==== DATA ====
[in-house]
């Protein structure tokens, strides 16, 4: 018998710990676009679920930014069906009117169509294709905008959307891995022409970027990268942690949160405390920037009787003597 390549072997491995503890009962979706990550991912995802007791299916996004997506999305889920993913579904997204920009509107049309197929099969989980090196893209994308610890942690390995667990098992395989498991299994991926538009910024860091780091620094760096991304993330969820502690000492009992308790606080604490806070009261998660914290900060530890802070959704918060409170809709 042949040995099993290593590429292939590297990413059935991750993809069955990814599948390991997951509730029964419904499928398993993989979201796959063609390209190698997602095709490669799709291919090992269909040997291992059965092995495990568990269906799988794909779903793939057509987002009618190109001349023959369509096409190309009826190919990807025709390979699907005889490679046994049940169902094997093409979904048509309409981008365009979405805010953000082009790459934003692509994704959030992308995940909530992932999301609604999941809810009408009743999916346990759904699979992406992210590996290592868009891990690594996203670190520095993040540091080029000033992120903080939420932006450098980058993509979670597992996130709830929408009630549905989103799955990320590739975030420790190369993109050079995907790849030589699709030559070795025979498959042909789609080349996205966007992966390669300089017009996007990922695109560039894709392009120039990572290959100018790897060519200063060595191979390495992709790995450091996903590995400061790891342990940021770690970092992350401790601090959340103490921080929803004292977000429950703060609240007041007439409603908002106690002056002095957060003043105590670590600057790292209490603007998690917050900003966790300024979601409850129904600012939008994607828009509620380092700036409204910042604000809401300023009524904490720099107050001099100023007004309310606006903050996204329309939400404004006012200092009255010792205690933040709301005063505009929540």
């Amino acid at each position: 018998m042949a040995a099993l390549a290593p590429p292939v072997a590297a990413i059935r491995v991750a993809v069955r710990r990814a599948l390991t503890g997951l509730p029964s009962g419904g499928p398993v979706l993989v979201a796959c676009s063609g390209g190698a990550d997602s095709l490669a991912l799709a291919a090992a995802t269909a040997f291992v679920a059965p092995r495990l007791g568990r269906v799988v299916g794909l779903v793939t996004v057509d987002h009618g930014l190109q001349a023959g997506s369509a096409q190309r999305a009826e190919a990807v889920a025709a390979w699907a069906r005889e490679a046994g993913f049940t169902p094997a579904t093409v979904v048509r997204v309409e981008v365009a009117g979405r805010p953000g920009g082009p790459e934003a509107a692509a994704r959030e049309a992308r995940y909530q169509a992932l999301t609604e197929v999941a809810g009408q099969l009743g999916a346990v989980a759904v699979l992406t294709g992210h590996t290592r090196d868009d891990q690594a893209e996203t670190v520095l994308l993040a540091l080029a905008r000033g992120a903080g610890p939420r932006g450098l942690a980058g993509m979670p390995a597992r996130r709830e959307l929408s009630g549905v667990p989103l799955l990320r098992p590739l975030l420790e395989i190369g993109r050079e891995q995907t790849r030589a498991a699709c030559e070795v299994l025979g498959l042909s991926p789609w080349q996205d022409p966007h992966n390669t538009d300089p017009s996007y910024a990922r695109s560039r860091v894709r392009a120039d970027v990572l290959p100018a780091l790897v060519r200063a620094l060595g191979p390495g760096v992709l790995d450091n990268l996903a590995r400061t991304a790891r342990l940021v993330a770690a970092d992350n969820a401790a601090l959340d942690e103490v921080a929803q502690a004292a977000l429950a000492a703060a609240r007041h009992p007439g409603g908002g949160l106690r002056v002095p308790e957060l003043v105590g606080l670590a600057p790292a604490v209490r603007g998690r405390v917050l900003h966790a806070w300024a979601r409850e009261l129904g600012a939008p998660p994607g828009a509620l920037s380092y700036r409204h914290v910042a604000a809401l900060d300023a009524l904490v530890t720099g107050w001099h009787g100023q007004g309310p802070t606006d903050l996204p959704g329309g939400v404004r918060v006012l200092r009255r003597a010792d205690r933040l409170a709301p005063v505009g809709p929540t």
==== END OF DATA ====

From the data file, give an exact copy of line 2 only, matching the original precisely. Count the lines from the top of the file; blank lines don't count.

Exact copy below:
């Protein structure tokens, strides 16, 4: 018998710990676009679920930014069906009117169509294709905008959307891995022409970027990268942690949160405390920037009787003597 390549072997491995503890009962979706990550991912995802007791299916996004997506999305889920993913579904997204920009509107049309197929099969989980090196893209994308610890942690390995667990098992395989498991299994991926538009910024860091780091620094760096991304993330969820502690000492009992308790606080604490806070009261998660914290900060530890802070959704918060409170809709 042949040995099993290593590429292939590297990413059935991750993809069955990814599948390991997951509730029964419904499928398993993989979201796959063609390209190698997602095709490669799709291919090992269909040997291992059965092995495990568990269906799988794909779903793939057509987002009618190109001349023959369509096409190309009826190919990807025709390979699907005889490679046994049940169902094997093409979904048509309409981008365009979405805010953000082009790459934003692509994704959030992308995940909530992932999301609604999941809810009408009743999916346990759904699979992406992210590996290592868009891990690594996203670190520095993040540091080029000033992120903080939420932006450098980058993509979670597992996130709830929408009630549905989103799955990320590739975030420790190369993109050079995907790849030589699709030559070795025979498959042909789609080349996205966007992966390669300089017009996007990922695109560039894709392009120039990572290959100018790897060519200063060595191979390495992709790995450091996903590995400061790891342990940021770690970092992350401790601090959340103490921080929803004292977000429950703060609240007041007439409603908002106690002056002095957060003043105590670590600057790292209490603007998690917050900003966790300024979601409850129904600012939008994607828009509620380092700036409204910042604000809401300023009524904490720099107050001099100023007004309310606006903050996204329309939400404004006012200092009255010792205690933040709301005063505009929540």